Sage is a plant and herb that anyone can learn to appreciate. It’s pretty in a landscape with its green/grey leaves and delicate purple flowers it displays during a decent part of the season. It also tastes great, smells wonderful and survives through tough conditions once it’s established.
How can you use sage?
I’ve learned to appreciate sage fresh in recipes not ordinarily associated with this herb – like salads and eggs. It adds a delightful flavor and texture to a raw green and vegetable mix. Experience the delicious zest it adds to omelets or a scrambled concoction (I like to combine it with thyme, mushrooms and little bit of Swiss cheese – talk about a mouthful of tantalizing flavors that combine for an exciting new experience).
Sage provides a festive aroma when dried and burned during the holidays. It’s also been purported for eons as a cleansing agent for groups, spaces (rooms) and people – removing old energy and inviting the new.
Growing sage in your garden
The great news is, it’s easy to grow. We touched on this in our growing herbs blog post, but I wanted to offer a spotlight for this remarkable herb in a stand-alone post.
While it’s relatively easy to start indoors during cold winter months (we’re in Zone 5 here) for spring planting, the gestation period is fairly long, so don’t get disappointed if you’re not seeing shoots after a week or two or three of watching. At Halcyon Acres®, we’ve had good luck starting seeds indoors in the ‘green houses’ you can buy at farm supply stores (they run about $100, but you can get them on sale for $50) that stand about five feet high with four or five shelves, have a zippered translucent plastic woven cover and measure about three feet wide by two feet deep. We use grow lamps with covers to focus the heat and light close to the soil surface and keep the cover closed for a few weeks (the seedlings seem to like humidity) with no need to water after an initial spritzing.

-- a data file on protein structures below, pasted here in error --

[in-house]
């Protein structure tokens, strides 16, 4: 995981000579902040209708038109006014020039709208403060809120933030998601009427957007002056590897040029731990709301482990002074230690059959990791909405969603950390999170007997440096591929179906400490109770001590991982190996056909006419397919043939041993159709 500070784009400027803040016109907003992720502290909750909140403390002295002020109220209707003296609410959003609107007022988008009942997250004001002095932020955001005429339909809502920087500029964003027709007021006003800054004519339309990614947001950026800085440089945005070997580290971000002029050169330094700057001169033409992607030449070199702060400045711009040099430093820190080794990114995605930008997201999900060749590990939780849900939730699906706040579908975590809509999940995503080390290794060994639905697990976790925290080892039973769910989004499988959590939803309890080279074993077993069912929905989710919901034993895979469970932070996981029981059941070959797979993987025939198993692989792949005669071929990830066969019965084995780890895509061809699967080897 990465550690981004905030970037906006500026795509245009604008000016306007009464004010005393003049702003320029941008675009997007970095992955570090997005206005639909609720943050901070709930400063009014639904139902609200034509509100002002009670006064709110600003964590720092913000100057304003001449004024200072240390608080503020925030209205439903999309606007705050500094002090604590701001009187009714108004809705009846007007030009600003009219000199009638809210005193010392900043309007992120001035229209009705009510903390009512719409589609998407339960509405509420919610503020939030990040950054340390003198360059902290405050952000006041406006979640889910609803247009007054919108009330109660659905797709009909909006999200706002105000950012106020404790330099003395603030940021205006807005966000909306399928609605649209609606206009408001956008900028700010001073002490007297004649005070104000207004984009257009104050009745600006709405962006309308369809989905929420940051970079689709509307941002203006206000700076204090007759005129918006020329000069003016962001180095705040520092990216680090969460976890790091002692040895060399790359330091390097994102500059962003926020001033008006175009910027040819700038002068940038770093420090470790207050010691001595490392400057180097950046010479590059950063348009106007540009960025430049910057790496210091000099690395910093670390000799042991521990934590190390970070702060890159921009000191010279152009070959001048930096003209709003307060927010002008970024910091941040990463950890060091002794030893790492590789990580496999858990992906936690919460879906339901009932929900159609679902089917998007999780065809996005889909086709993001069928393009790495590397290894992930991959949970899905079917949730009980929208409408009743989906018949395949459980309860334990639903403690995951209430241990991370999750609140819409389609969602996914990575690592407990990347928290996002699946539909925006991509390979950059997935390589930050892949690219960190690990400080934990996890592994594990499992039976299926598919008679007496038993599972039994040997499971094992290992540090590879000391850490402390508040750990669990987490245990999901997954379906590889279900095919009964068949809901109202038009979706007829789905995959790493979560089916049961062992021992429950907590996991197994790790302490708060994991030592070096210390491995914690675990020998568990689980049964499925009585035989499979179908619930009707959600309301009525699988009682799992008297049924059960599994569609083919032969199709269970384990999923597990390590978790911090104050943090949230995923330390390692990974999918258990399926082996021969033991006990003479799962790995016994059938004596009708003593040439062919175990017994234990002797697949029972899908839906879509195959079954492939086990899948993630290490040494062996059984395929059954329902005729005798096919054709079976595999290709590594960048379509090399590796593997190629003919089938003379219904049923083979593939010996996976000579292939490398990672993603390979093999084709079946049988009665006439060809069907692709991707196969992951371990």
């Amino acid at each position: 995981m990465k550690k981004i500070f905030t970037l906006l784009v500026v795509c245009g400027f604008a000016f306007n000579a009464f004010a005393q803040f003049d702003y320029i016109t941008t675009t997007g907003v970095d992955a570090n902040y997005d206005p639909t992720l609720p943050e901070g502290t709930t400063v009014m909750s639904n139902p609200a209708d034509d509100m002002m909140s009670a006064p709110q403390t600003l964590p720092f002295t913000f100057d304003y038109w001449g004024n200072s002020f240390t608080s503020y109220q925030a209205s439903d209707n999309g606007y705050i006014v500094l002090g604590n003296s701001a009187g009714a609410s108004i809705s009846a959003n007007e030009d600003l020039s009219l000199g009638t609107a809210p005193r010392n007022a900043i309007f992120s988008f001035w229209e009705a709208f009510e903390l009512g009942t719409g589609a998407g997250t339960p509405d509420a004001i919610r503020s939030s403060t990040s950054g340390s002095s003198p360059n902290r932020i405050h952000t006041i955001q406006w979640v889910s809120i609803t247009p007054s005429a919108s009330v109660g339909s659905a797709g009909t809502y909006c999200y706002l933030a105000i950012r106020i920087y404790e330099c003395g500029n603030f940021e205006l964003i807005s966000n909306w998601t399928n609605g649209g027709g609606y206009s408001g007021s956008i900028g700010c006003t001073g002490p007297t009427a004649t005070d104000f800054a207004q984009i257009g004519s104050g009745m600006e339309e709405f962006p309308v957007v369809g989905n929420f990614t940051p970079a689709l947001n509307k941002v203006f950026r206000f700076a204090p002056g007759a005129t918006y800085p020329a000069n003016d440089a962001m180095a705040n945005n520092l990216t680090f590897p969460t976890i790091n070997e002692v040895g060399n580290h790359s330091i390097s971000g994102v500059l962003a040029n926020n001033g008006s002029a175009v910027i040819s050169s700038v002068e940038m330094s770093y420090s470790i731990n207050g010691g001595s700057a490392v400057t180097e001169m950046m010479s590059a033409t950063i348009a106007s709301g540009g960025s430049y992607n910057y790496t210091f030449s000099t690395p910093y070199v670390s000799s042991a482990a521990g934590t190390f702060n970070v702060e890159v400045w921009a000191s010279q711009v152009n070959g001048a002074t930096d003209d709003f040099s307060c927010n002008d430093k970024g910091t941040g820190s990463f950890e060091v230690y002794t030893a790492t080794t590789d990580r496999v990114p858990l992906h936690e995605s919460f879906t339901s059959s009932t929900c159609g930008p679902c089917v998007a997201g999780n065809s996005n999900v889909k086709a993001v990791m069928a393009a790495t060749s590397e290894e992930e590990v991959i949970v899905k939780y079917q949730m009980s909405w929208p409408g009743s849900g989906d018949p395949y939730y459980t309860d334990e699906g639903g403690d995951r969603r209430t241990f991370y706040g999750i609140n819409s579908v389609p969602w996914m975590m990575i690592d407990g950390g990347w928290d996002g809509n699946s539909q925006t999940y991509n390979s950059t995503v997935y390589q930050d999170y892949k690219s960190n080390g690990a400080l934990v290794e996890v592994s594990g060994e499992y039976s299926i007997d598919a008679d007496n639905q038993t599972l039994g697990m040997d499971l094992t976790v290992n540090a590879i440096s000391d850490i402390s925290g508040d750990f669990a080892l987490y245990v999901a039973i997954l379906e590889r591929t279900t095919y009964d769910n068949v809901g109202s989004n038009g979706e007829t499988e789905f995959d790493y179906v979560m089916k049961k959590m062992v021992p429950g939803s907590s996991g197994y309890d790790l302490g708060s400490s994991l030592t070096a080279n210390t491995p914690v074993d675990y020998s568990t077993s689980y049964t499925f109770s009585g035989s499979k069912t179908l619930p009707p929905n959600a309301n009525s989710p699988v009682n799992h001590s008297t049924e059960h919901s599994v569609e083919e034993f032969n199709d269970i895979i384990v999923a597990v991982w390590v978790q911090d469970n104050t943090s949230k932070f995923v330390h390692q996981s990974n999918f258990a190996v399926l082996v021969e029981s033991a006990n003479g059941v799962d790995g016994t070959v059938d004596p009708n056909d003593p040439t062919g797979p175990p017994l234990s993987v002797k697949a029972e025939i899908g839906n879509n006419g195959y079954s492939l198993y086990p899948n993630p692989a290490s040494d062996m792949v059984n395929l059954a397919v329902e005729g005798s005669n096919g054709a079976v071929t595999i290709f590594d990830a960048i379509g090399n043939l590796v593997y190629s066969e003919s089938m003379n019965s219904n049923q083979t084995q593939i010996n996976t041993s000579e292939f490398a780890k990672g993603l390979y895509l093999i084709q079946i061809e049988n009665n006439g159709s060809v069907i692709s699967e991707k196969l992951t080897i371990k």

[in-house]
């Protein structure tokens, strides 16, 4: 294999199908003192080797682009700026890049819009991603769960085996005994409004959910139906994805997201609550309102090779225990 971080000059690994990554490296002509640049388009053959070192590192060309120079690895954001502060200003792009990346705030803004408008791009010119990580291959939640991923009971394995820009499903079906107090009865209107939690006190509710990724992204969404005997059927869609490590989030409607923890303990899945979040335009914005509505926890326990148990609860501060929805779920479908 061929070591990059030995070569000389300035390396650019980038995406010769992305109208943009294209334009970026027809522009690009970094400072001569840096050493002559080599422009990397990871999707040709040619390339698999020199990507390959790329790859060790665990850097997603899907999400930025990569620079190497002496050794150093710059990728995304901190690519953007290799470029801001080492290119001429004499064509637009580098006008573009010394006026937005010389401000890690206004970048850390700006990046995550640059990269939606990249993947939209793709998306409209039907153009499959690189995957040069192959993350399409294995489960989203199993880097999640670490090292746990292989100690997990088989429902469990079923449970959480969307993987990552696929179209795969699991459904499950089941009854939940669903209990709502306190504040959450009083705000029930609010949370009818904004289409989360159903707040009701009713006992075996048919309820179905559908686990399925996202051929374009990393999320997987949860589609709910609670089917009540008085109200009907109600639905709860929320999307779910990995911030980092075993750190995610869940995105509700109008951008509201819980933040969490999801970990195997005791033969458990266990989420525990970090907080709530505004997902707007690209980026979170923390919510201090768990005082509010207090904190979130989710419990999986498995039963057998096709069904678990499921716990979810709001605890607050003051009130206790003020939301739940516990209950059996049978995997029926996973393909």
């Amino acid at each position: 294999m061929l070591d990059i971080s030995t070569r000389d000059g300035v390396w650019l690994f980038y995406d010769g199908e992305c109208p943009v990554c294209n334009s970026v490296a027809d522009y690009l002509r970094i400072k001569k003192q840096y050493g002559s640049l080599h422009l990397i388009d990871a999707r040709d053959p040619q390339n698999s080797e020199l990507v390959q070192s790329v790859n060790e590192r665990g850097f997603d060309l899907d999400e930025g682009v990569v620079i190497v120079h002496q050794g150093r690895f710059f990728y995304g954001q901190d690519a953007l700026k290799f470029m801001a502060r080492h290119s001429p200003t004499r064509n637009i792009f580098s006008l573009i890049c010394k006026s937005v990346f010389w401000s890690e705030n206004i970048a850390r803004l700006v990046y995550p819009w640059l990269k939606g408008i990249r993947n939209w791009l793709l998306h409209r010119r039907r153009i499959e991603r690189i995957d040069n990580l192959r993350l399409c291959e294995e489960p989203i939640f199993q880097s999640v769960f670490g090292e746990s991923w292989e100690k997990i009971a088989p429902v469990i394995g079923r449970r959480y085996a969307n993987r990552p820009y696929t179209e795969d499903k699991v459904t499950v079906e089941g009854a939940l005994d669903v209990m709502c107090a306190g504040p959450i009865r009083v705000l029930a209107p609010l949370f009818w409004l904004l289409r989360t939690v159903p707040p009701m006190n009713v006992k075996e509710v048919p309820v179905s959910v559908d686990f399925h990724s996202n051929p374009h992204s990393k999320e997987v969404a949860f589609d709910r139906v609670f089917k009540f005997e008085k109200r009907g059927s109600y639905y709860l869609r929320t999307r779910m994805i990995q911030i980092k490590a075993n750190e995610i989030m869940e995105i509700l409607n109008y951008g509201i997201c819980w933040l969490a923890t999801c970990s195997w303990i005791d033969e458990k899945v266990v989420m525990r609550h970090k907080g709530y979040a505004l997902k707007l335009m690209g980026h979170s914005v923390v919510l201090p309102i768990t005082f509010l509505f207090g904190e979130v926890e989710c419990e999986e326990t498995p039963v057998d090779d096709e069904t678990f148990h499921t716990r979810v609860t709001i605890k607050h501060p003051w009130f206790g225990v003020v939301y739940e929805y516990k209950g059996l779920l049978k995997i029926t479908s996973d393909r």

Once you have a couple of good leaves showing, it’s fine to start acclimating the plants to the outdoors, adding an hour or so each day (unless you have a cold frame set up – they’ll usually survive fine here), provided frost is no longer a concern.
Once you put it in the garden and get the roots established, there’s little that will kill a healthy sage plant. It’s not invasive and occupies a relatively small space even at full maturity. It lives great with crops that shade sunlight from the soil (like strawberries or oregano).
Enjoying the hearty nature and health benefits of sage
Sage is also one of these herbs you can enjoy year-round – even in snow belts. Leaves often stay hearty and fresh under snow cover. They’ll survive a hard frost. Plants thrive relatively early in the spring season.
It’s so much fun to have these plants around as you enjoy the scent wafting around during the summer season, dig through snow to find fresh delights in the winter and enjoy an early harvest in the spring.
Want a perspective from a chef on sage? Check out this post from the Healthy Food and Diet blog for tips on cooking with sage and more.